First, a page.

In an article by Sherri Melrose, it is explained that seasonal affective disorder (SAD) is a recurrent form of depression during the fall and winter seasons. Common signs that someone is dealing with SAD includes sad mood, low energy, irritability, crying frequently, lethargy, abnormal sleep, decreased physical activity, carbohydrate craving, and withdrawal from social activity. Severity of symptoms is different in each patient and can include violent behavior. Women are more affected by SAD than men, and SAD begins to occur between 18 and 30 years of age.
Currently there are multiple ways to help those with SAD, including antidepressants, light therapy, vitamin D, and counseling. Antidepressants prevent the reuptake of serotonin and light therapy is a way to mimic the light that is produced from the sun. Vitamin D supplementation is important because the body is not as capable of producing vitamin D without light exposure. Counseling is another method for helping those with SAD because of the help and support that it can provide to the patient. It is helpful to limit sugar intake, increase exercise, manage stress, and avoid social withdrawal when symptoms are not sever. It is also helpful to patients to provide instruction about mindfulness, and enjoyable activities.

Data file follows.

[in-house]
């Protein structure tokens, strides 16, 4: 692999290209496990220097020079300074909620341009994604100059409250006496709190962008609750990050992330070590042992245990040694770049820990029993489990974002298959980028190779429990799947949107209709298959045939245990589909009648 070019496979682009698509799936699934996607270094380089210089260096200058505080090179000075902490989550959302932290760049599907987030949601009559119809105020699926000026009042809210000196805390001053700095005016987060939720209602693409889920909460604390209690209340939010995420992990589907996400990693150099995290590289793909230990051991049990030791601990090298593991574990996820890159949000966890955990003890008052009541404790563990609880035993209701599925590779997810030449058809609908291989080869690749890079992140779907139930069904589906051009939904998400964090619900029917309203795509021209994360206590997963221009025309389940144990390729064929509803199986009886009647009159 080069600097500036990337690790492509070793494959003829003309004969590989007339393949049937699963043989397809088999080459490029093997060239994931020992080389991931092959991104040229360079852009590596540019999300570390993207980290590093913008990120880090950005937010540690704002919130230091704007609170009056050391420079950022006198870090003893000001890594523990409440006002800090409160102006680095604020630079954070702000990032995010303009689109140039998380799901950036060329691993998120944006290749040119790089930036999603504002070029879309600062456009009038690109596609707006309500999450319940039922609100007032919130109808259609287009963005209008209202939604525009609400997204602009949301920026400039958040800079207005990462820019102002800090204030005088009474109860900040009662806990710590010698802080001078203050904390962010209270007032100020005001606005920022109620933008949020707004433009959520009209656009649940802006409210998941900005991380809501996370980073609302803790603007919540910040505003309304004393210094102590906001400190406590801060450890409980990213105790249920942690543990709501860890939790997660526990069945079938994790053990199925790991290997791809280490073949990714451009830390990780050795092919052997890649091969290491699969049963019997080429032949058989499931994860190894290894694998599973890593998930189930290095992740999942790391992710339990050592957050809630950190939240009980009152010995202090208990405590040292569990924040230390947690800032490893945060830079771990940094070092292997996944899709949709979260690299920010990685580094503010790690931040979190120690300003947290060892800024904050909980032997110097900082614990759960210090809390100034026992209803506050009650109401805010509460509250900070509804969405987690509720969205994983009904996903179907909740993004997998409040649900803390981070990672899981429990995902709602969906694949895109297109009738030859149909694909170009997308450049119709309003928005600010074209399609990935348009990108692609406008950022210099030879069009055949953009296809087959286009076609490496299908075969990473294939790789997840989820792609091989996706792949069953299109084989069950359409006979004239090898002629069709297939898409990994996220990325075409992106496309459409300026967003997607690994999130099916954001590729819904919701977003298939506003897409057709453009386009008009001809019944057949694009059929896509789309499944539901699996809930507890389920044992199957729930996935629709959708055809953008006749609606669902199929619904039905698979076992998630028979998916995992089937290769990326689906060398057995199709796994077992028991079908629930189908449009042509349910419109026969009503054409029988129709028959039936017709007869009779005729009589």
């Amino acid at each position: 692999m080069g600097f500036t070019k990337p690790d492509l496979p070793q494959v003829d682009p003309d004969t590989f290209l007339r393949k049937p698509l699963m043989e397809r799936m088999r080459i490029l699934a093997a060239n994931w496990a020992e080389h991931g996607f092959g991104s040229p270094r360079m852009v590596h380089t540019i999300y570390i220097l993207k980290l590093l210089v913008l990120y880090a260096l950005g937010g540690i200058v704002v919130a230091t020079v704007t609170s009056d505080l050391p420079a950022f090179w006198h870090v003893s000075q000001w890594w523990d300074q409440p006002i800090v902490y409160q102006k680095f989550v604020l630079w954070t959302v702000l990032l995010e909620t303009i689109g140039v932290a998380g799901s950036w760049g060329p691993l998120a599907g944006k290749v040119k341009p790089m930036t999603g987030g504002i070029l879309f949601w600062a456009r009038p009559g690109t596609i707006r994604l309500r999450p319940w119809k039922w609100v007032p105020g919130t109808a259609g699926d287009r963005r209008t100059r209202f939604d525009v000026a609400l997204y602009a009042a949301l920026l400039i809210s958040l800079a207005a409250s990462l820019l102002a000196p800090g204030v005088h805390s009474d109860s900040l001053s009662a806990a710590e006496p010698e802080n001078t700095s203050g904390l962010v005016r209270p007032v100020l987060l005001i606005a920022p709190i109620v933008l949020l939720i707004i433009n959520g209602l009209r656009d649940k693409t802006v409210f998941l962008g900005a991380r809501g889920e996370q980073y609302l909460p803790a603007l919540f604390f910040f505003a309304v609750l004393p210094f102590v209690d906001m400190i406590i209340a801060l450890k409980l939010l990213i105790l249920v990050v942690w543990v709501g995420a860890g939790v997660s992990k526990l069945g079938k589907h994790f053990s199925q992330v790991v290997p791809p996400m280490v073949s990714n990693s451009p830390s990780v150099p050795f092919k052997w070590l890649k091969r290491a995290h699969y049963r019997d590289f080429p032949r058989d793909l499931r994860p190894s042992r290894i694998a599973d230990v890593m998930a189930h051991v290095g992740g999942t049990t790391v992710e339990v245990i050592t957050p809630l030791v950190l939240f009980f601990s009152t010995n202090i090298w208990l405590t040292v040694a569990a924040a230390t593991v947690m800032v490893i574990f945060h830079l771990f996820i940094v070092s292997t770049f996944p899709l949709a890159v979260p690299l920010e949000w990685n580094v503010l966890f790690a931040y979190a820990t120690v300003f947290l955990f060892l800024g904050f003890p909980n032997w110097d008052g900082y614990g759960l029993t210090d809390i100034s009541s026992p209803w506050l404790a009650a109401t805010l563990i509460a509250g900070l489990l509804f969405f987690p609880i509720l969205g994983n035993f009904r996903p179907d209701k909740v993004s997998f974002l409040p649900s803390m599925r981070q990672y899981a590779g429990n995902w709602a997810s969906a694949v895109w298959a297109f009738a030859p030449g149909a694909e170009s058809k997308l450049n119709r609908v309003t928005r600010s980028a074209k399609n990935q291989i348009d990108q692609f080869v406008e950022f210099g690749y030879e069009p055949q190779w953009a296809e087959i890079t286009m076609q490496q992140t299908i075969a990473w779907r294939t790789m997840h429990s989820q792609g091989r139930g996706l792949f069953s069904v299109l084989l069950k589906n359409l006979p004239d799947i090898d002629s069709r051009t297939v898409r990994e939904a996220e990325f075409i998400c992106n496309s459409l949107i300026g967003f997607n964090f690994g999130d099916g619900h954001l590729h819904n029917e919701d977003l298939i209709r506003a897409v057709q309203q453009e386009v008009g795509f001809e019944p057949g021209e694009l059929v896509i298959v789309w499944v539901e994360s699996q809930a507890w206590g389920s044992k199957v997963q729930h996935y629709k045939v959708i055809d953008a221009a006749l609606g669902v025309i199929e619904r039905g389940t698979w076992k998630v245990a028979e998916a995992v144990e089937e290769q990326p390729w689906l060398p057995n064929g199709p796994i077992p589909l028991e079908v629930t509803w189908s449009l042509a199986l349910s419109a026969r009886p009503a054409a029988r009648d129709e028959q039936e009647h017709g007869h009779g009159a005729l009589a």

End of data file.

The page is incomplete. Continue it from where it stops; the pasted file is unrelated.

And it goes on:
SAD is a serious problem that most people do not realize is the reason for a change in mood over the fall and winter seasons. It’s interesting how it is caused by small changes in the body, but it is very important for people to take care of themselves when onset occurs. I can understand how it can be difficult to diagnose, and it can be very difficult for the patient to understand what is happening. Treatment is important to start and continue throughout the darker months.
Melrose S. Seasonal Affective Disorder: An Overview of Assessment and Treatment Approaches. Depress Res Treat. 2015.